NS-FFAGs for Hadron Therapy

Due to their fixed magnetic field and alternating gradient, or strong, focussing nature, FFAGs combine many of the positive properties of both cyclotrons and synchotrons for hadron therapy. In particular, they are:

Fast cycling: Due to the fixed field, they can be cycled much more rapidly than synchrotrons, up to perhaps 1kHz. This means they can accelerate a much bigger current than a synchrotron and one that is comparable to a cyclotron. This gives them the flexibility to use the most modern beam delivery techniques, such as spot scanning.
Easy operation: The fixed magnet field also means that FFAGs don't need constant adjustment during operation, similar to a cyclotron. This also means that operation should be stable, with a predictable intensity being delivered to the patient.
Carbon: Although cyclotrons are able to accelerate protons to the 230 MeV protons required therapy they are currently unable to accelerate carbon ions to the 430 MeV/nucleon required. As a result, all the existing carbon facilities and all those under construction use synchrotrons. They therefore suffer the intensity and operational problems noted above. FFAGs are able to accelerate protons, carbon and other ions.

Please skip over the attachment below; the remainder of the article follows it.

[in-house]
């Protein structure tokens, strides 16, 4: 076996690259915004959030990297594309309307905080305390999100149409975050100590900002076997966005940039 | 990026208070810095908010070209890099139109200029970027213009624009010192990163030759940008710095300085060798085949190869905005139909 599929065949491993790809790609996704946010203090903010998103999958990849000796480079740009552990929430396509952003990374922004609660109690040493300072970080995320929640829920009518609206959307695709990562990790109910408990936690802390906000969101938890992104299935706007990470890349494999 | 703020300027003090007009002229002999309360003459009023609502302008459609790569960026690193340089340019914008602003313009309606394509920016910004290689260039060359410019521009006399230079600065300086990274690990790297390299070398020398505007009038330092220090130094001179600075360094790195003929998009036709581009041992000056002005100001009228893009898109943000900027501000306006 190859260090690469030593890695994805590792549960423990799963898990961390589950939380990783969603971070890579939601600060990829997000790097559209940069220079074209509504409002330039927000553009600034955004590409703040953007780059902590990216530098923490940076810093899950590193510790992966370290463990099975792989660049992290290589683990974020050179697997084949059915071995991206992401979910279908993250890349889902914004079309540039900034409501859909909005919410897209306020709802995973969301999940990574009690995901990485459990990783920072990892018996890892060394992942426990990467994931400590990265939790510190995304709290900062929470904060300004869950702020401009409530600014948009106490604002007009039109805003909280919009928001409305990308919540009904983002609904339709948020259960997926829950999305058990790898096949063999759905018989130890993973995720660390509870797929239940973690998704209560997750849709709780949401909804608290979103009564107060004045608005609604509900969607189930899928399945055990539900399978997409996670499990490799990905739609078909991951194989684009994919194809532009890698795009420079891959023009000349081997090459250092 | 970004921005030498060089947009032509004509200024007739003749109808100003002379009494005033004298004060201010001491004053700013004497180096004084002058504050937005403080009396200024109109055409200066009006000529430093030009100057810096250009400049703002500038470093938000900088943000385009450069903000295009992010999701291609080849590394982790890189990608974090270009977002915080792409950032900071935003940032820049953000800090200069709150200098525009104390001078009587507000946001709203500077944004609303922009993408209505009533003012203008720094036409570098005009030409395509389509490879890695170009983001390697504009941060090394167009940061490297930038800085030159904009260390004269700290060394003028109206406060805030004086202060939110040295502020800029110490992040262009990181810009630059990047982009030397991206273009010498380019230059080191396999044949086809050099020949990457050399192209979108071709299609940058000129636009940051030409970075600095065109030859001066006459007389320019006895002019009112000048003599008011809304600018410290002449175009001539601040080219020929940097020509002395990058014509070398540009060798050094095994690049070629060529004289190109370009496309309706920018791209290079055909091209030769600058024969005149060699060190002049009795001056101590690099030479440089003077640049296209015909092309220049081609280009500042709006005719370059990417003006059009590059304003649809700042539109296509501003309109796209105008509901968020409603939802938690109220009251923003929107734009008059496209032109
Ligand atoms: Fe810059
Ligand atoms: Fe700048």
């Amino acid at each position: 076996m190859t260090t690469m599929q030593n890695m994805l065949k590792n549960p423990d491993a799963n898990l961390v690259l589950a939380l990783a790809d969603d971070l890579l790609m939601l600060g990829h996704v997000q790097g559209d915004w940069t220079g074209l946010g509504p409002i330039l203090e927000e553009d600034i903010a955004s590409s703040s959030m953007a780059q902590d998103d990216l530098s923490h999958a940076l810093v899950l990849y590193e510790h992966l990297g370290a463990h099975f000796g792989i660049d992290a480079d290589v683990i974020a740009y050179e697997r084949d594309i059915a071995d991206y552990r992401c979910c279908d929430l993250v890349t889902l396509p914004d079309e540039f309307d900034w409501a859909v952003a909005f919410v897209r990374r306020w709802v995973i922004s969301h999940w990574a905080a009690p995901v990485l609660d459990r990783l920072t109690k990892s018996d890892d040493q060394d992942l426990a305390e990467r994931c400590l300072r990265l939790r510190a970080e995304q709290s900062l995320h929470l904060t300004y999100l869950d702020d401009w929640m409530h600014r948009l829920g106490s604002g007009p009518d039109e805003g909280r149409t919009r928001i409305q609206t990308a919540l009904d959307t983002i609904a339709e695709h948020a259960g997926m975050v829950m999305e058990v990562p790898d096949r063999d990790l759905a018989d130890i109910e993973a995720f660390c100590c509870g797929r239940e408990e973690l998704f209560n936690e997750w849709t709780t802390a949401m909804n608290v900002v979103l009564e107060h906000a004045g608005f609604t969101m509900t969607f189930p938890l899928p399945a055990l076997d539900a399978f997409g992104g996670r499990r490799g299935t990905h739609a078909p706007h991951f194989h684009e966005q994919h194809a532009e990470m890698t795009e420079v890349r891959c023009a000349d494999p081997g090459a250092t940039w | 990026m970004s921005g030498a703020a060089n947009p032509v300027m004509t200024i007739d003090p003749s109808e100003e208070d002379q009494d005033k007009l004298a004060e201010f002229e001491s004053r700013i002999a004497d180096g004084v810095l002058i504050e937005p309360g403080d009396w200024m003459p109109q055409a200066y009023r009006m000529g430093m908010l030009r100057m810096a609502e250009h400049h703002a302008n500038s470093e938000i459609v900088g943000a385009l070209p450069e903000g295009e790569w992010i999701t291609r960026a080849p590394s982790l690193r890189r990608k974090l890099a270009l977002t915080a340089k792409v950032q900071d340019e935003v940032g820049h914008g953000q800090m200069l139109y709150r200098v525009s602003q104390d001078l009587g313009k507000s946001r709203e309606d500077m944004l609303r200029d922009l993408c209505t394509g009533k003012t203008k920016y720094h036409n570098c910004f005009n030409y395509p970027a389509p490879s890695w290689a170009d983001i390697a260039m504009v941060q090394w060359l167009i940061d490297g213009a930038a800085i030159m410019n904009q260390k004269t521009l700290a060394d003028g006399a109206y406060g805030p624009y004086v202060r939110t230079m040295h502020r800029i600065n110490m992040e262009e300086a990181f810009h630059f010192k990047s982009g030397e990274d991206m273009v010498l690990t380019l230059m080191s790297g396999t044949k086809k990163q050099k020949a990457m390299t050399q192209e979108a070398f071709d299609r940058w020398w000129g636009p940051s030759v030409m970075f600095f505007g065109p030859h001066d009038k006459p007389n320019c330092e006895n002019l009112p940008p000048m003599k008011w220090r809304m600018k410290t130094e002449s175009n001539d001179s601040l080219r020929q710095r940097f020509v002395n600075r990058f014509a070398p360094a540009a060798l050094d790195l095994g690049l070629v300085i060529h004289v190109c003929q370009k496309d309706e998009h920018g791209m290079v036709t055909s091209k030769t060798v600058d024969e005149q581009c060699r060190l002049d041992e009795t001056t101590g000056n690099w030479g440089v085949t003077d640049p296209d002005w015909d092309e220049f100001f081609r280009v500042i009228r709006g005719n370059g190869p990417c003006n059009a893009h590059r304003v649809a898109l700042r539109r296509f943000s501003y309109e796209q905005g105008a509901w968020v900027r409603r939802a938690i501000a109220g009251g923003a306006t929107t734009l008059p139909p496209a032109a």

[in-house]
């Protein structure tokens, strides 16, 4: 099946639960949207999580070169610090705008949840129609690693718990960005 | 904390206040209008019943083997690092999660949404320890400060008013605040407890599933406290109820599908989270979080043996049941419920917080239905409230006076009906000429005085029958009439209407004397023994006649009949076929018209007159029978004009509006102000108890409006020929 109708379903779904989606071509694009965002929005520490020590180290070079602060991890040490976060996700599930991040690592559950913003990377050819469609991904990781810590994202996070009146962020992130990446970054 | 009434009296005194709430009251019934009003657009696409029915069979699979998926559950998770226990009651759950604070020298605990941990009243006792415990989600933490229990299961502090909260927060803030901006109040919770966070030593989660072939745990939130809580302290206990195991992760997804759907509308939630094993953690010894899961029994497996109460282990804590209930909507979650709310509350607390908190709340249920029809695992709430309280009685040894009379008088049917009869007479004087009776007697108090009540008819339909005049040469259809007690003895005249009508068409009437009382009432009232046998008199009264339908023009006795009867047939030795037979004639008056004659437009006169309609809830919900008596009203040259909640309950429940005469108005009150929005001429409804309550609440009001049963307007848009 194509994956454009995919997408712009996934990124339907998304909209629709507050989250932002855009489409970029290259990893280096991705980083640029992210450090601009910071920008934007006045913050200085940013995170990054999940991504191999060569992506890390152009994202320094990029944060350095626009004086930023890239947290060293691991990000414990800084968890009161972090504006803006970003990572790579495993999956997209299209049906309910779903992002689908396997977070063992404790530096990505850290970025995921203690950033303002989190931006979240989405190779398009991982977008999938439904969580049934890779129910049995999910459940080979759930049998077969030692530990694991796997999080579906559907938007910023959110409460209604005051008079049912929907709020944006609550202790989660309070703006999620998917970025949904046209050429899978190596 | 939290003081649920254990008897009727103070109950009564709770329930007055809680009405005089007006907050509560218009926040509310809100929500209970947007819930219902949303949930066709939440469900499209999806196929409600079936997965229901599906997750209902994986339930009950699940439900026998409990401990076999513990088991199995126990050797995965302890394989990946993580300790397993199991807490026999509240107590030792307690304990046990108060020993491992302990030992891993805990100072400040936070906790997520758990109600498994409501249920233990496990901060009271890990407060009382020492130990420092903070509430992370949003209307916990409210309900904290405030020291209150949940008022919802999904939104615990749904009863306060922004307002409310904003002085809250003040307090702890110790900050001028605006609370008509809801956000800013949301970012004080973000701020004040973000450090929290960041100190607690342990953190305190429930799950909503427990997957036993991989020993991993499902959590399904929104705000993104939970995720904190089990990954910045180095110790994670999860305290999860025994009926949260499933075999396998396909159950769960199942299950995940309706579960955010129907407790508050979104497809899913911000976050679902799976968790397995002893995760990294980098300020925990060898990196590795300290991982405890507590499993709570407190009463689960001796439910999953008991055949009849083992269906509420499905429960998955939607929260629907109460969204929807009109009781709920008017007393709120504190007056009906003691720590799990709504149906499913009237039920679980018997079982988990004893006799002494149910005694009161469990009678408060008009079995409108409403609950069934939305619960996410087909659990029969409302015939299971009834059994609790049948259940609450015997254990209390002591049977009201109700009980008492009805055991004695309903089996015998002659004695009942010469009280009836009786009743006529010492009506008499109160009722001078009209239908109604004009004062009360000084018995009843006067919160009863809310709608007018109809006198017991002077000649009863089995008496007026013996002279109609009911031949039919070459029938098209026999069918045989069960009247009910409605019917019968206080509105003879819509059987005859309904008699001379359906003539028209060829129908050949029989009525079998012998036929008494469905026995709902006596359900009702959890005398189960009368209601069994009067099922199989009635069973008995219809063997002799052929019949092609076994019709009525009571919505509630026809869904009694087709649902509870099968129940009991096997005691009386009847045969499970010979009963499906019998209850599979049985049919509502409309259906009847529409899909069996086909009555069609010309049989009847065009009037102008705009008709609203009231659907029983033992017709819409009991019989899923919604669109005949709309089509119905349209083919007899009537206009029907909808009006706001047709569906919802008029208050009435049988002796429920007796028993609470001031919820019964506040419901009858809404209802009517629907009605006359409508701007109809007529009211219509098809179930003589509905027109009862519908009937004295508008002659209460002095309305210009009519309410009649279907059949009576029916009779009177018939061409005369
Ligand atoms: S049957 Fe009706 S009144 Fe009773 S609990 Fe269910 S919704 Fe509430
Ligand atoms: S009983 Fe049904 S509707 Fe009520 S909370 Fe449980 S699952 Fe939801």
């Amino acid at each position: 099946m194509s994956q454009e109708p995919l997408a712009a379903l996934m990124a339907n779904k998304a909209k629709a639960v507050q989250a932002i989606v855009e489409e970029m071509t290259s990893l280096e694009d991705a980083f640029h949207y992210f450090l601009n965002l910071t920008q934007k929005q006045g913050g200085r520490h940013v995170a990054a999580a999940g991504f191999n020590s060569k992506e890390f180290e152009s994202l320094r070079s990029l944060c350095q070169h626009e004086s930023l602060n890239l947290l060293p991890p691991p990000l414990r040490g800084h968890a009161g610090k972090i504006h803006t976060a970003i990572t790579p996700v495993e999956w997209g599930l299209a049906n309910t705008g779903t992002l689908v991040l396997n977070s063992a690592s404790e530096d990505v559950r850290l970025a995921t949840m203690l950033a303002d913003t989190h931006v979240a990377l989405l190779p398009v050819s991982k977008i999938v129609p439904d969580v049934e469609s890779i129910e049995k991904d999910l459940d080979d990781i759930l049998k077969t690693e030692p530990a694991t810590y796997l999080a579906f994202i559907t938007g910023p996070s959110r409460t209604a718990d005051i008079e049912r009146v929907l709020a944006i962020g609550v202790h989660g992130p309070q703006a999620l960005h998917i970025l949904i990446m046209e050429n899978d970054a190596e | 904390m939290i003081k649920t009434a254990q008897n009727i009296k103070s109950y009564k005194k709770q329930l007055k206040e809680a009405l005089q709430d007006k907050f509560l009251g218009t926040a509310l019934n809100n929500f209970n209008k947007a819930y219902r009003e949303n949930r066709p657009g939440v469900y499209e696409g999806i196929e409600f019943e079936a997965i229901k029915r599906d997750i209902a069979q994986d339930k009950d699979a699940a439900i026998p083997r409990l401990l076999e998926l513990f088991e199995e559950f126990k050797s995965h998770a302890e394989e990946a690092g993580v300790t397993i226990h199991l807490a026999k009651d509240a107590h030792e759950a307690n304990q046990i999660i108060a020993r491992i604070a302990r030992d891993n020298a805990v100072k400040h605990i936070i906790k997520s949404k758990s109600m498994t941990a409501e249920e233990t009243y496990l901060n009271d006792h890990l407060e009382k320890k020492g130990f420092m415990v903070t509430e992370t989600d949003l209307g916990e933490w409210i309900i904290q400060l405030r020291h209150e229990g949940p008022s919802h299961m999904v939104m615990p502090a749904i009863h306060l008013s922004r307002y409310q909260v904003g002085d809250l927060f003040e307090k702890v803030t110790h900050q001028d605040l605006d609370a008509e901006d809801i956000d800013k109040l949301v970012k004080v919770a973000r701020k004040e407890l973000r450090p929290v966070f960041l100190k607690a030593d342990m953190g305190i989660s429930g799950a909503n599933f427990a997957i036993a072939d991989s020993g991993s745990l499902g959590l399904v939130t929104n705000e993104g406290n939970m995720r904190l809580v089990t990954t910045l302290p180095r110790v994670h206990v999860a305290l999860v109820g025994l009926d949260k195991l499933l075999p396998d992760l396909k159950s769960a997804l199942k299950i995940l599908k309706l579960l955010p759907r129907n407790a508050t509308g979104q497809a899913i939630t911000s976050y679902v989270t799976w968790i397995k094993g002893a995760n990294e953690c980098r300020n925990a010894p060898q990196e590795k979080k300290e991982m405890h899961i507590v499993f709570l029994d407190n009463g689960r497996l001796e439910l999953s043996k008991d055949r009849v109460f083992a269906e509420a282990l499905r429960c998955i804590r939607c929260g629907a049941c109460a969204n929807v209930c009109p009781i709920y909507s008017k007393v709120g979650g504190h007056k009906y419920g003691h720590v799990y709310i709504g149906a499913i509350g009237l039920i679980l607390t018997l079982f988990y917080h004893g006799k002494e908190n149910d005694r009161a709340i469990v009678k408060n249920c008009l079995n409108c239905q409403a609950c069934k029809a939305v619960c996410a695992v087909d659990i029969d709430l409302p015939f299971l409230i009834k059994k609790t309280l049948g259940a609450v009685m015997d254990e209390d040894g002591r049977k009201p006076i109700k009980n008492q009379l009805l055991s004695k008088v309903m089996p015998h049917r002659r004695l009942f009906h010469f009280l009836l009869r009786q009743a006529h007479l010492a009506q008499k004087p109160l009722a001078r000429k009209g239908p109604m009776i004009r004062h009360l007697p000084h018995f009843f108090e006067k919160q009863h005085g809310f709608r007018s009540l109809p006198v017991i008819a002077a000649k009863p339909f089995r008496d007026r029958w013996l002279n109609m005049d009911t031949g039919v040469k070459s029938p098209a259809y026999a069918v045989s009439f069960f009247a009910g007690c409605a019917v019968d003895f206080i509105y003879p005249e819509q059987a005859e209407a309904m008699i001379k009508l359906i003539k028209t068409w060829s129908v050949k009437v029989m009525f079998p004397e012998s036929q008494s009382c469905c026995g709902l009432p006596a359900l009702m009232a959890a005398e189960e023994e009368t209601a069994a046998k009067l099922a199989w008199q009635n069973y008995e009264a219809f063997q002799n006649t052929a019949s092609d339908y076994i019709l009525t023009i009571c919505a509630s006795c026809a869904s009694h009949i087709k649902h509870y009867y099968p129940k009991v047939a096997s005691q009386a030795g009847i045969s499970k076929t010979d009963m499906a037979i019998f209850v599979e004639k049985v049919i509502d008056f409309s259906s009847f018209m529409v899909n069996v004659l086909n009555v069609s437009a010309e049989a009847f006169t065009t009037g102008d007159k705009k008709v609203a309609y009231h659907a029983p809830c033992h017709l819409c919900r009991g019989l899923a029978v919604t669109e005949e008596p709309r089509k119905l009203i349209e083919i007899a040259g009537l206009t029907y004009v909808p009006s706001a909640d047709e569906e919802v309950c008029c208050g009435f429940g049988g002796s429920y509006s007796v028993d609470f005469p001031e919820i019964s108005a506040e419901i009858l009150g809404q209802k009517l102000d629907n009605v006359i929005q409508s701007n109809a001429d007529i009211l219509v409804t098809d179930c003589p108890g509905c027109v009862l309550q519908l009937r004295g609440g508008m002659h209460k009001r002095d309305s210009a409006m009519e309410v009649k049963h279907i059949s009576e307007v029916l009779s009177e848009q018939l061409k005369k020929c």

Variable energy: In general, cyclotrons are able to deliver only a single energy, typically 230 MeV. To treat tumours at a shallower depth, this energy then needs to be degraded by passing the beam through an absorber. AS well as complicating operation, this also has the effect of bollowing up the beam somewhat and causing a spread in energy. It can also create a loss intensity which is difficult to predict accurately. NS-FFAGs can deliver a beam of essentially energy, like a synchrotron, and hence avoid these problems. This variable beam possibility is also easier to achieve with non-scaling FFAGs than it is with their scaling cousins.
Easy maintenance: As NS-FFAGs consist of a single compact ring, there is easy access to all the machine components and they are easy to maintain. For operation in a hospital environment, this, like easy operability, is another important feature.
Multi-port extraction: Like synchrotrons, it is possible to extract the beam from an FFAG into a number of different beamlines simultaneously. This makes beam handling before the gantries easier.
Low beam loss: FFAGs have very low beam loss during acceleration and extraction. Although this is more important for high intensity applications, it does reduce the risk of activation of the machine components and improve the knowledge of the beam delivered to patients.


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For more information, please contact: Rob Edgecock - Tel: +44 (0)1235 44 5089